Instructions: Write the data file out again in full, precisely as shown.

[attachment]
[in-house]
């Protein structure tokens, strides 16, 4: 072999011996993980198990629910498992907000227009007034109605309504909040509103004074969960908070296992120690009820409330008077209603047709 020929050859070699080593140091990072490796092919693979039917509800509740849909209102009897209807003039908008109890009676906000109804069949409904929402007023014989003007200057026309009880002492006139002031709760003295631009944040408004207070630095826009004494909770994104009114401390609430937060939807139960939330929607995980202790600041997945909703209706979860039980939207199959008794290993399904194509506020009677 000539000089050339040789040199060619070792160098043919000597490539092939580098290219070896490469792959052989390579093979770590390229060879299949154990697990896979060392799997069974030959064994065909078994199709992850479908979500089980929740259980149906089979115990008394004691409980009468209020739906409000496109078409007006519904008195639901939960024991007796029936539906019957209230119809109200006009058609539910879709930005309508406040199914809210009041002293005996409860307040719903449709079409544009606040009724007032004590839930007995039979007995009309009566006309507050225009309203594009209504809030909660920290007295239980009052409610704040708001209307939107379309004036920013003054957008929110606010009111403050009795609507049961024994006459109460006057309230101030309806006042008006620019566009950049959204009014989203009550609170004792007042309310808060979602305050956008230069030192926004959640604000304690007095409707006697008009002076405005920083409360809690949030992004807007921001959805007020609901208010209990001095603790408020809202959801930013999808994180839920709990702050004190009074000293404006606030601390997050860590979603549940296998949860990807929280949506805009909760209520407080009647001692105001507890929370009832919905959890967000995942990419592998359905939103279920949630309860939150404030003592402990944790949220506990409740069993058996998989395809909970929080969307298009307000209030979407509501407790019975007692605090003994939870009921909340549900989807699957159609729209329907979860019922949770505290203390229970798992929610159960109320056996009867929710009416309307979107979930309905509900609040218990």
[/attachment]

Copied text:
[in-house]
């Protein structure tokens, strides 16, 4: 072999011996993980198990629910498992907000227009007034109605309504909040509103004074969960908070296992120690009820409330008077209603047709 020929050859070699080593140091990072490796092919693979039917509800509740849909209102009897209807003039908008109890009676906000109804069949409904929402007023014989003007200057026309009880002492006139002031709760003295631009944040408004207070630095826009004494909770994104009114401390609430937060939807139960939330929607995980202790600041997945909703209706979860039980939207199959008794290993399904194509506020009677 000539000089050339040789040199060619070792160098043919000597490539092939580098290219070896490469792959052989390579093979770590390229060879299949154990697990896979060392799997069974030959064994065909078994199709992850479908979500089980929740259980149906089979115990008394004691409980009468209020739906409000496109078409007006519904008195639901939960024991007796029936539906019957209230119809109200006009058609539910879709930005309508406040199914809210009041002293005996409860307040719903449709079409544009606040009724007032004590839930007995039979007995009309009566006309507050225009309203594009209504809030909660920290007295239980009052409610704040708001209307939107379309004036920013003054957008929110606010009111403050009795609507049961024994006459109460006057309230101030309806006042008006620019566009950049959204009014989203009550609170004792007042309310808060979602305050956008230069030192926004959640604000304690007095409707006697008009002076405005920083409360809690949030992004807007921001959805007020609901208010209990001095603790408020809202959801930013999808994180839920709990702050004190009074000293404006606030601390997050860590979603549940296998949860990807929280949506805009909760209520407080009647001692105001507890929370009832919905959890967000995942990419592998359905939103279920949630309860939150404030003592402990944790949220506990409740069993058996998989395809909970929080969307298009307000209030979407509501407790019975007692605090003994939870009921909340549900989807699957159609729209329907979860019922949770505290203390229970798992929610159960109320056996009867929710009416309307979107979930309905509900609040218990």